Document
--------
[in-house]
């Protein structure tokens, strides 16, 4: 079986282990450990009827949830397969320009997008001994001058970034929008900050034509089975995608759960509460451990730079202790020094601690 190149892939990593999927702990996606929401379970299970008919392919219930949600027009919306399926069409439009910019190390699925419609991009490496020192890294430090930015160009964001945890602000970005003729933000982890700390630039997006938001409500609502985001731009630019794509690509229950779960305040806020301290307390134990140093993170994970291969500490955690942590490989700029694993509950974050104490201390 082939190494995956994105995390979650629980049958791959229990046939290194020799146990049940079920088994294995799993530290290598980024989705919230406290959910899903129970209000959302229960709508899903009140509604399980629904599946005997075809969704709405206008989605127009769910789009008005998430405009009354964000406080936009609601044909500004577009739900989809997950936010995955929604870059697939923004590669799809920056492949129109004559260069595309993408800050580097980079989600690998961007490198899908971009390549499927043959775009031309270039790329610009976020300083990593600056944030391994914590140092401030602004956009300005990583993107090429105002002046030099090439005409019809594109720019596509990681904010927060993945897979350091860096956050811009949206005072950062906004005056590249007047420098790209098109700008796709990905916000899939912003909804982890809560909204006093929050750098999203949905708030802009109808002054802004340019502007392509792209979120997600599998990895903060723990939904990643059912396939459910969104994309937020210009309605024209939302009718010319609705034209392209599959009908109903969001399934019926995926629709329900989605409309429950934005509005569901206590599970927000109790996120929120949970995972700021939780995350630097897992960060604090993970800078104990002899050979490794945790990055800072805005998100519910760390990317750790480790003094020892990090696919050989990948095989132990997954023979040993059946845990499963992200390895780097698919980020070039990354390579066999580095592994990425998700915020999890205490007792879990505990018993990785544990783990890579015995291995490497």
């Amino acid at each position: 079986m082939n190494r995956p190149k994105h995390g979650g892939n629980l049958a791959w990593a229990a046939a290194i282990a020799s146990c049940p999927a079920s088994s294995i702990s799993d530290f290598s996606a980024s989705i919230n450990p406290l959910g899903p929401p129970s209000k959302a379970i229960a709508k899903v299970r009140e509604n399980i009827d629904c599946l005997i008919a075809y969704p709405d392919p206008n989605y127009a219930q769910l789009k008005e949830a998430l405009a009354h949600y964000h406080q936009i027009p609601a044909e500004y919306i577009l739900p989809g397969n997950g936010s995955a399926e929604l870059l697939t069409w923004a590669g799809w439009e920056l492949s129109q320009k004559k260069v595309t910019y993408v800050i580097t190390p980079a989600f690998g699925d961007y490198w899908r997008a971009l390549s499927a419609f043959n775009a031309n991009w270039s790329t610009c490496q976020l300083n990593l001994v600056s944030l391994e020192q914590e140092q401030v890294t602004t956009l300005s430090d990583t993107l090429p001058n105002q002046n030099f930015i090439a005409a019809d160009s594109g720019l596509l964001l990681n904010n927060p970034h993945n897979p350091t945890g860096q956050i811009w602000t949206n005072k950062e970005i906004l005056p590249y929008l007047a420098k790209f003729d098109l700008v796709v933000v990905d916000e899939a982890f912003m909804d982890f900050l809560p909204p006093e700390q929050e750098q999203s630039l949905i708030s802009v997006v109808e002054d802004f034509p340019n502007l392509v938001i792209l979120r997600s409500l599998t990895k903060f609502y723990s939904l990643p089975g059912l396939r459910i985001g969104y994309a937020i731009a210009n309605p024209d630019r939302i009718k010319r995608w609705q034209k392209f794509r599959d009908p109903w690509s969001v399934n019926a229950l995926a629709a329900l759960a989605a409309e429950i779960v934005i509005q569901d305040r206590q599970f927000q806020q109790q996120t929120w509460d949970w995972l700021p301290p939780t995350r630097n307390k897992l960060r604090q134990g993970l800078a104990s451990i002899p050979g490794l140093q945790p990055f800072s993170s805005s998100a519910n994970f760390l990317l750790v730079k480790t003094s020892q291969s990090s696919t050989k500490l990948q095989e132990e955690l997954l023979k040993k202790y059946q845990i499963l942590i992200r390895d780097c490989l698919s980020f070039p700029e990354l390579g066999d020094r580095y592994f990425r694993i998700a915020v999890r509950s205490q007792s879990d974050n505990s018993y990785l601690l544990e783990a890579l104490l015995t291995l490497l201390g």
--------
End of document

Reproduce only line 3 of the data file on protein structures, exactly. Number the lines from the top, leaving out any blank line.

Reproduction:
């Amino acid at each position: 079986m082939n190494r995956p190149k994105h995390g979650g892939n629980l049958a791959w990593a229990a046939a290194i282990a020799s146990c049940p999927a079920s088994s294995i702990s799993d530290f290598s996606a980024s989705i919230n450990p406290l959910g899903p929401p129970s209000k959302a379970i229960a709508k899903v299970r009140e509604n399980i009827d629904c599946l005997i008919a075809y969704p709405d392919p206008n989605y127009a219930q769910l789009k008005e949830a998430l405009a009354h949600y964000h406080q936009i027009p609601a044909e500004y919306i577009l739900p989809g397969n997950g936010s995955a399926e929604l870059l697939t069409w923004a590669g799809w439009e920056l492949s129109q320009k004559k260069v595309t910019y993408v800050i580097t190390p980079a989600f690998g699925d961007y490198w899908r997008a971009l390549s499927a419609f043959n775009a031309n991009w270039s790329t610009c490496q976020l300083n990593l001994v600056s944030l391994e020192q914590e140092q401030v890294t602004t956009l300005s430090d990583t993107l090429p001058n105002q002046n030099f930015i090439a005409a019809d160009s594109g720019l596509l964001l990681n904010n927060p970034h993945n897979p350091t945890g860096q956050i811009w602000t949206n005072k950062e970005i906004l005056p590249y929008l007047a420098k790209f003729d098109l700008v796709v933000v990905d916000e899939a982890f912003m909804d982890f900050l809560p909204p006093e700390q929050e750098q999203s630039l949905i708030s802009v997006v109808e002054d802004f034509p340019n502007l392509v938001i792209l979120r997600s409500l599998t990895k903060f609502y723990s939904l990643p089975g059912l396939r459910i985001g969104y994309a937020i731009a210009n309605p024209d630019r939302i009718k010319r995608w609705q034209k392209f794509r599959d009908p109903w690509s969001v399934n019926a229950l995926a629709a329900l759960a989605a409309e429950i779960v934005i509005q569901d305040r206590q599970f927000q806020q109790q996120t929120w509460d949970w995972l700021p301290p939780t995350r630097n307390k897992l960060r604090q134990g993970l800078a104990s451990i002899p050979g490794l140093q945790p990055f800072s993170s805005s998100a519910n994970f760390l990317l750790v730079k480790t003094s020892q291969s990090s696919t050989k500490l990948q095989e132990e955690l997954l023979k040993k202790y059946q845990i499963l942590i992200r390895d780097c490989l698919s980020f070039p700029e990354l390579g066999d020094r580095y592994f990425r694993i998700a915020v999890r509950s205490q007792s879990d974050n505990s018993y990785l601690l544990e783990a890579l104490l015995t291995l490497l201390g």